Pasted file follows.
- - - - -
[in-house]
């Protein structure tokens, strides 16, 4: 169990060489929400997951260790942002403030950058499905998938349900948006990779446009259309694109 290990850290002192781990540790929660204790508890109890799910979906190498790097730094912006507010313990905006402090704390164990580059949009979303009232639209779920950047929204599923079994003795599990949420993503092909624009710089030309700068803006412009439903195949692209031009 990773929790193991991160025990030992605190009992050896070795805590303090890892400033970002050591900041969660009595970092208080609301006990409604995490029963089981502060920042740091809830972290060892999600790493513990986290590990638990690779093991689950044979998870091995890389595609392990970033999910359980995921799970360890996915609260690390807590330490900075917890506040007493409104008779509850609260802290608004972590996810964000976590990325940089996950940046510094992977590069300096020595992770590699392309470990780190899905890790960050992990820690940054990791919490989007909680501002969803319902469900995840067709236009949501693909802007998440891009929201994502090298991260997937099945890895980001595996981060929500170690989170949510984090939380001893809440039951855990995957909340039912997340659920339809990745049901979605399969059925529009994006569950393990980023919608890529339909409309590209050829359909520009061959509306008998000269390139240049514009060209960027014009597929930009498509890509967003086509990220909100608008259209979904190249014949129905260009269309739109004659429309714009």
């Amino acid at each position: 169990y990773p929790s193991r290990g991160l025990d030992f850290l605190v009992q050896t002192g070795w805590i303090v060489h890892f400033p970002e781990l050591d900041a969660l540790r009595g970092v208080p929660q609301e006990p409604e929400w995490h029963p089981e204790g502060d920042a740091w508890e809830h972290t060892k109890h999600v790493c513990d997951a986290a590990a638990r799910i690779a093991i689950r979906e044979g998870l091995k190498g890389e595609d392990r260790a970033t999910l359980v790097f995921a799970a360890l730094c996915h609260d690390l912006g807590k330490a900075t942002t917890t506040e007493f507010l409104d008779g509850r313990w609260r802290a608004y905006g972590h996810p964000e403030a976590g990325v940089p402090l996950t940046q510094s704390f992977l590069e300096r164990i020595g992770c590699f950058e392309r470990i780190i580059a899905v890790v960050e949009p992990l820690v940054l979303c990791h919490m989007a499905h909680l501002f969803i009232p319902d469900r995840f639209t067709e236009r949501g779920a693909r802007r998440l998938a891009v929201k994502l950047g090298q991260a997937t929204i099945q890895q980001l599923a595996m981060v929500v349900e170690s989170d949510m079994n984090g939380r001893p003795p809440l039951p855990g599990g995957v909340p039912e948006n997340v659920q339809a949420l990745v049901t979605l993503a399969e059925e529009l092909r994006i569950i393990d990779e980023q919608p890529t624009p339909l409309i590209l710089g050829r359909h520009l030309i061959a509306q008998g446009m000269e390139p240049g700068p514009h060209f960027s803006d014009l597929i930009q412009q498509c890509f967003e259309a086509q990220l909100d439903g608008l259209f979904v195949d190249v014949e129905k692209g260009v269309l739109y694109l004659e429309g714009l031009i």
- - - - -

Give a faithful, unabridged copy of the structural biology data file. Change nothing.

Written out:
[in-house]
């Protein structure tokens, strides 16, 4: 169990060489929400997951260790942002403030950058499905998938349900948006990779446009259309694109 290990850290002192781990540790929660204790508890109890799910979906190498790097730094912006507010313990905006402090704390164990580059949009979303009232639209779920950047929204599923079994003795599990949420993503092909624009710089030309700068803006412009439903195949692209031009 990773929790193991991160025990030992605190009992050896070795805590303090890892400033970002050591900041969660009595970092208080609301006990409604995490029963089981502060920042740091809830972290060892999600790493513990986290590990638990690779093991689950044979998870091995890389595609392990970033999910359980995921799970360890996915609260690390807590330490900075917890506040007493409104008779509850609260802290608004972590996810964000976590990325940089996950940046510094992977590069300096020595992770590699392309470990780190899905890790960050992990820690940054990791919490989007909680501002969803319902469900995840067709236009949501693909802007998440891009929201994502090298991260997937099945890895980001595996981060929500170690989170949510984090939380001893809440039951855990995957909340039912997340659920339809990745049901979605399969059925529009994006569950393990980023919608890529339909409309590209050829359909520009061959509306008998000269390139240049514009060209960027014009597929930009498509890509967003086509990220909100608008259209979904190249014949129905260009269309739109004659429309714009």
């Amino acid at each position: 169990y990773p929790s193991r290990g991160l025990d030992f850290l605190v009992q050896t002192g070795w805590i303090v060489h890892f400033p970002e781990l050591d900041a969660l540790r009595g970092v208080p929660q609301e006990p409604e929400w995490h029963p089981e204790g502060d920042a740091w508890e809830h972290t060892k109890h999600v790493c513990d997951a986290a590990a638990r799910i690779a093991i689950r979906e044979g998870l091995k190498g890389e595609d392990r260790a970033t999910l359980v790097f995921a799970a360890l730094c996915h609260d690390l912006g807590k330490a900075t942002t917890t506040e007493f507010l409104d008779g509850r313990w609260r802290a608004y905006g972590h996810p964000e403030a976590g990325v940089p402090l996950t940046q510094s704390f992977l590069e300096r164990i020595g992770c590699f950058e392309r470990i780190i580059a899905v890790v960050e949009p992990l820690v940054l979303c990791h919490m989007a499905h909680l501002f969803i009232p319902d469900r995840f639209t067709e236009r949501g779920a693909r802007r998440l998938a891009v929201k994502l950047g090298q991260a997937t929204i099945q890895q980001l599923a595996m981060v929500v349900e170690s989170d949510m079994n984090g939380r001893p003795p809440l039951p855990g599990g995957v909340p039912e948006n997340v659920q339809a949420l990745v049901t979605l993503a399969e059925e529009l092909r994006i569950i393990d990779e980023q919608p890529t624009p339909l409309i590209l710089g050829r359909h520009l030309i061959a509306q008998g446009m000269e390139p240049g700068p514009h060209f960027s803006d014009l597929i930009q412009q498509c890509f967003e259309a086509q990220l909100d439903g608008l259209f979904v195949d190249v014949e129905k692209g260009v269309l739109y694109l004659e429309g714009l031009i």